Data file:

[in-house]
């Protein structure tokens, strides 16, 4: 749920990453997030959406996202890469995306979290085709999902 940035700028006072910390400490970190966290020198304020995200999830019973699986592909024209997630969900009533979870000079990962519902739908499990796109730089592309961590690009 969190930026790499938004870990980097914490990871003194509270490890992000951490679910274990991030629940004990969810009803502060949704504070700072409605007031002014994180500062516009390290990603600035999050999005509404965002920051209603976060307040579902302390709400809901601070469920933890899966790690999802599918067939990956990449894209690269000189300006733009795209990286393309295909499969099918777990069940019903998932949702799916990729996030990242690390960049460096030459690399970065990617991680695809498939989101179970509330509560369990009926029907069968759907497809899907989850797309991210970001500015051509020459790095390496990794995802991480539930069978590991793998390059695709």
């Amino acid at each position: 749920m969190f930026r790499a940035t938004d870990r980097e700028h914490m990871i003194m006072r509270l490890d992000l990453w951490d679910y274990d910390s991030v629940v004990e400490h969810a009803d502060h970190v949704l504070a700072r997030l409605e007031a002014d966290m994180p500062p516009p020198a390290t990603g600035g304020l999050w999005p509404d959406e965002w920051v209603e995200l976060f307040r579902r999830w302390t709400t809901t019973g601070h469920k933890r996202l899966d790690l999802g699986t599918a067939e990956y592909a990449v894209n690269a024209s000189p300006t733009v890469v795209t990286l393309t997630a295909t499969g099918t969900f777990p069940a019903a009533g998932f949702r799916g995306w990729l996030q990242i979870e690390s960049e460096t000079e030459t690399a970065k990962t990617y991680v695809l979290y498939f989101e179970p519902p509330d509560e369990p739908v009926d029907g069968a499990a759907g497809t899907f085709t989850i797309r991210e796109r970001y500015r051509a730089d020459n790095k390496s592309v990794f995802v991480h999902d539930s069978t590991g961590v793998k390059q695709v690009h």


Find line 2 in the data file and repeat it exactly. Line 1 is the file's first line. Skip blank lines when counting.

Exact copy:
């Protein structure tokens, strides 16, 4: 749920990453997030959406996202890469995306979290085709999902 940035700028006072910390400490970190966290020198304020995200999830019973699986592909024209997630969900009533979870000079990962519902739908499990796109730089592309961590690009 969190930026790499938004870990980097914490990871003194509270490890992000951490679910274990991030629940004990969810009803502060949704504070700072409605007031002014994180500062516009390290990603600035999050999005509404965002920051209603976060307040579902302390709400809901601070469920933890899966790690999802599918067939990956990449894209690269000189300006733009795209990286393309295909499969099918777990069940019903998932949702799916990729996030990242690390960049460096030459690399970065990617991680695809498939989101179970509330509560369990009926029907069968759907497809899907989850797309991210970001500015051509020459790095390496990794995802991480539930069978590991793998390059695709």